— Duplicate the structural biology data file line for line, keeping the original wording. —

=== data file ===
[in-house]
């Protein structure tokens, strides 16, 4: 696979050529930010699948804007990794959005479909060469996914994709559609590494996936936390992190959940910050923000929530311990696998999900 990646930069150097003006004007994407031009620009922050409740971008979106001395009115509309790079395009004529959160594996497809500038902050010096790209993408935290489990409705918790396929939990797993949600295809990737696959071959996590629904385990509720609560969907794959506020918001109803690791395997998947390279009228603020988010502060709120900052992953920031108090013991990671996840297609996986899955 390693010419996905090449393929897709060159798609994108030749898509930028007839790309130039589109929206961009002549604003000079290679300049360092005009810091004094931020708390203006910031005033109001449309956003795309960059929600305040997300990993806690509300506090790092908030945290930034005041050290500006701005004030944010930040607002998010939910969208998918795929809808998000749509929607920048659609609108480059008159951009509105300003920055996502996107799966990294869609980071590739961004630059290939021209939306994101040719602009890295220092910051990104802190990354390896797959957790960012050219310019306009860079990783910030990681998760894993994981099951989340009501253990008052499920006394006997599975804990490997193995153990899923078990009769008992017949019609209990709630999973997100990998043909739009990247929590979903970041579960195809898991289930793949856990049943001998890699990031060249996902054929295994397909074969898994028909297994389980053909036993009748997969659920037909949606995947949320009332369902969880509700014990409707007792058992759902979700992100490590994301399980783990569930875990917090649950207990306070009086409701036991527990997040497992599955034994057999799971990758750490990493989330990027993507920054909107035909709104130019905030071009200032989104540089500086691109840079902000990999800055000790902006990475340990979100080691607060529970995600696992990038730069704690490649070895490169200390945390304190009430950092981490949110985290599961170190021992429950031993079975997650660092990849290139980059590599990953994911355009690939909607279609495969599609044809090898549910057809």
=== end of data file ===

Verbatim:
[in-house]
């Protein structure tokens, strides 16, 4: 696979050529930010699948804007990794959005479909060469996914994709559609590494996936936390992190959940910050923000929530311990696998999900 990646930069150097003006004007994407031009620009922050409740971008979106001395009115509309790079395009004529959160594996497809500038902050010096790209993408935290489990409705918790396929939990797993949600295809990737696959071959996590629904385990509720609560969907794959506020918001109803690791395997998947390279009228603020988010502060709120900052992953920031108090013991990671996840297609996986899955 390693010419996905090449393929897709060159798609994108030749898509930028007839790309130039589109929206961009002549604003000079290679300049360092005009810091004094931020708390203006910031005033109001449309956003795309960059929600305040997300990993806690509300506090790092908030945290930034005041050290500006701005004030944010930040607002998010939910969208998918795929809808998000749509929607920048659609609108480059008159951009509105300003920055996502996107799966990294869609980071590739961004630059290939021209939306994101040719602009890295220092910051990104802190990354390896797959957790960012050219310019306009860079990783910030990681998760894993994981099951989340009501253990008052499920006394006997599975804990490997193995153990899923078990009769008992017949019609209990709630999973997100990998043909739009990247929590979903970041579960195809898991289930793949856990049943001998890699990031060249996902054929295994397909074969898994028909297994389980053909036993009748997969659920037909949606995947949320009332369902969880509700014990409707007792058992759902979700992100490590994301399980783990569930875990917090649950207990306070009086409701036991527990997040497992599955034994057999799971990758750490990493989330990027993507920054909107035909709104130019905030071009200032989104540089500086691109840079902000990999800055000790902006990475340990979100080691607060529970995600696992990038730069704690490649070895490169200390945390304190009430950092981490949110985290599961170190021992429950031993079975997650660092990849290139980059590599990953994911355009690939909607279609495969599609044809090898549910057809």